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54 Hyde St
Adelaide, SA, 5000
Australia

SEBASTIAN RIEBOLGE PHOTOGRAPHY

RAD LIFE

SEBASTIAN RIEBOLGE PHOTOGRAPHY

Amy Clark

If there were ever a person who perfectly embodied the phrase ‘do what you love’, it would be Seb Riebolge. Driven by a fierce passion, and the yearning to experience all life has to offer, Adelaide born photographer Seb has spent the last two years on a journey of self discovery and expression, capturing it all in the form of his mind blowingly beautiful photographs. Combining raw talent, hard work, and an intense desire to expose the true beauty of the world, Seb has managed to turn what started out as a hobby to escape the monotony of life, into the emerging photography business that is Sebastian Riebolge Photography; something which he is truly and deeply passionate about. Writer Amy Clark caught up with Seb to find out how Sebastain Riebolge Photography all began, and what drives him to evolve and grow as a photographer.

Taken at Mount Osmond, South Australia

Taken at Mount Osmond, South Australia

 

How did Sebastian Riebolge Photography come about? When did it go from being a hobby to something you started actively pursuing as a professional?

Photography for me came about back when I was 15. I picked up a camera and went overseas to Italy and France with a friend; it was a point and shoot, that’s when I first noticed an interest in photography – I didn’t put the camera down for some time after that. I was about 20 when I decided to buy a digital SLR as I needed a hobby. I didn’t get into photography seriously until two years after that. It was on November 5th, 2012 that I took the photo that changed my life. Interestingly enough, it occurred so close to the ending of the Mayan Calendar, ‘The Apocalypse’ December 21st 2012 – from the Greek translation of apocalypse meaning ‘the lifting of the veil’. It was an apocalypse, not meaning the destruction and ending of  but the beginning of seeing in a new way. This photo represents my new beginning. It was taken on a Monday mid exams, and I was studying a double degree in Engineering and Finance. I had an exam on the Friday and Saturday. I’ve always been a dedicated studier, but something changed deep inside me that Monday as I couldn’t force myself, even sitting at my desk for six hours a day to squeeze one moment of study in. My mind was elsewhere. It was at that moment that Sebastian Riebolge Photography began and I haven’t looked back.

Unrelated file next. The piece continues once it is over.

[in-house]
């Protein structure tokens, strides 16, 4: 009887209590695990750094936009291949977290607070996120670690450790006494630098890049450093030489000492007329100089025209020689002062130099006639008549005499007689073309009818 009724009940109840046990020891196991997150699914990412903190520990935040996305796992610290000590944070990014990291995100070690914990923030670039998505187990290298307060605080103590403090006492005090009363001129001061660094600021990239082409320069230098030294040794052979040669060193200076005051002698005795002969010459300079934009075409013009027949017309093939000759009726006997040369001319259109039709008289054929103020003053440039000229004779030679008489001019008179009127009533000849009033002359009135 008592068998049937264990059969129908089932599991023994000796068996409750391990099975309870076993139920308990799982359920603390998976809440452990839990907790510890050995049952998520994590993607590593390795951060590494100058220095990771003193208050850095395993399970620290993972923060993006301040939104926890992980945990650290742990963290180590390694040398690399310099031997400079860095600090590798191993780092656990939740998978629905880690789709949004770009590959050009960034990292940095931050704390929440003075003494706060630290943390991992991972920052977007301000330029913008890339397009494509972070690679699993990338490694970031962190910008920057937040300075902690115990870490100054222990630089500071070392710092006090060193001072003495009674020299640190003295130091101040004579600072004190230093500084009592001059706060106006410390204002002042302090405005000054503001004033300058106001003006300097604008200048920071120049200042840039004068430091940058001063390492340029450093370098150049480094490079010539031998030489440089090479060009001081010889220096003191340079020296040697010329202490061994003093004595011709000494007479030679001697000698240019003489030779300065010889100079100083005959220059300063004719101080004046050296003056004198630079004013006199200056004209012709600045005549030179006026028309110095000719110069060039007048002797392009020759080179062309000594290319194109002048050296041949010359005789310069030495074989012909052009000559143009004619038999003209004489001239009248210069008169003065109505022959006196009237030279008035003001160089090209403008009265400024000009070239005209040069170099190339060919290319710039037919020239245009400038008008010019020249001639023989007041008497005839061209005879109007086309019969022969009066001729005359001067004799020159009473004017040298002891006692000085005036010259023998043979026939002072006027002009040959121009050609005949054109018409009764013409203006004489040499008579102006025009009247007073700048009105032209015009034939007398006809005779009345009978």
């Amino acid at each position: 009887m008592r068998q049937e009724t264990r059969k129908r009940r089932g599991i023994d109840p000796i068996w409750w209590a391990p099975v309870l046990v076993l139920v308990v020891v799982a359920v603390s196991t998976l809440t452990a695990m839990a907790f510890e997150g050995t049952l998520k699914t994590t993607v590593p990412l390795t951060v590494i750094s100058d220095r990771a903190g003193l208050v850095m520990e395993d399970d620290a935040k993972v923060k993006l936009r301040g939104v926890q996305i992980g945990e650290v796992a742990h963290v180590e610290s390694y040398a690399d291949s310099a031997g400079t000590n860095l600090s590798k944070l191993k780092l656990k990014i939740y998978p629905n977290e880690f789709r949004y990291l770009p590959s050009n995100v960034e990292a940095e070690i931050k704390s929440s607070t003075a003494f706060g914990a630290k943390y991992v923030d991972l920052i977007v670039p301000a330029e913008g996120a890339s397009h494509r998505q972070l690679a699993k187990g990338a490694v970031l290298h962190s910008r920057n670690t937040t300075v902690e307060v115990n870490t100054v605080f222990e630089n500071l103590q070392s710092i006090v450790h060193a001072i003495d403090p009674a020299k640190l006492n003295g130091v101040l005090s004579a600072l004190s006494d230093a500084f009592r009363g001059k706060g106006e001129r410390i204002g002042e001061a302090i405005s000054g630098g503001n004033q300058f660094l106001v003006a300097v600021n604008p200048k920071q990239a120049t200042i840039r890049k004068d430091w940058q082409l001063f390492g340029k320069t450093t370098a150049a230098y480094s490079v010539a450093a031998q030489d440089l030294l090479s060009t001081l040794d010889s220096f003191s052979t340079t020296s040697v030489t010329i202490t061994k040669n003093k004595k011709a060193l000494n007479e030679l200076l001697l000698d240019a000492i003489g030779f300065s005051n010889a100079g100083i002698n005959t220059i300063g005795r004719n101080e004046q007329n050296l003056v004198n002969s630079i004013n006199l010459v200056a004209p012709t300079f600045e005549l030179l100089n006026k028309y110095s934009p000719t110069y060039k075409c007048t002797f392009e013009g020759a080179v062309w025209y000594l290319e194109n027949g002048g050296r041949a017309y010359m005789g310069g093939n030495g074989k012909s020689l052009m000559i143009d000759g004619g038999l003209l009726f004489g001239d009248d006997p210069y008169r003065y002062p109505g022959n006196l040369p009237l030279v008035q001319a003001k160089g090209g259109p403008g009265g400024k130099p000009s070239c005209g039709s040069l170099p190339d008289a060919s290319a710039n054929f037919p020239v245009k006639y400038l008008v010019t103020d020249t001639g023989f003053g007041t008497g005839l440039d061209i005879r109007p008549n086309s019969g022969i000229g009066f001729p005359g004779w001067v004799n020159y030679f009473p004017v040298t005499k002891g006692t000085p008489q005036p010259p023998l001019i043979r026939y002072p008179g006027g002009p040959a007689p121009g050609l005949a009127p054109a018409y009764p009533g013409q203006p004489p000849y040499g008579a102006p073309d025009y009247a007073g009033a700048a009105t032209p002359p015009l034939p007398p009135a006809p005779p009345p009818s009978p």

How would you describe your style?

 Bold, intense, colourful and raw. Attention grabbing and in your face. I love making a statement.

Taken in Varanasi, India.

Taken in Varanasi, India.

 

Your work is incredibly diverse; talk us through the evolution of your photography.

 Photography for me began, I think, as it does for anyone who’s interested in photography, with photographing everything, and just being happy pressing the shutter and experimenting. But then it slowly started to become a bit more concentrated in specific fields, and the fields that I’ve been interested in over my photography career have changed quite dramatically. My passion for photography started with light painting (essentially, a blurred picture taken with the shutter open to allow light to pass through the lens over an extended period of time, keeping the camera perfectly still) and then I got really into shooting cityscapes. Slowly over time, that evolved into shooting and documenting travel, and now that’s what I get the most enjoyment out of.

Light Painting in the Adelaide CBD.

Light Painting in the Adelaide CBD.

 

Tell us a bit about your travel photography; you must have some incredible stories!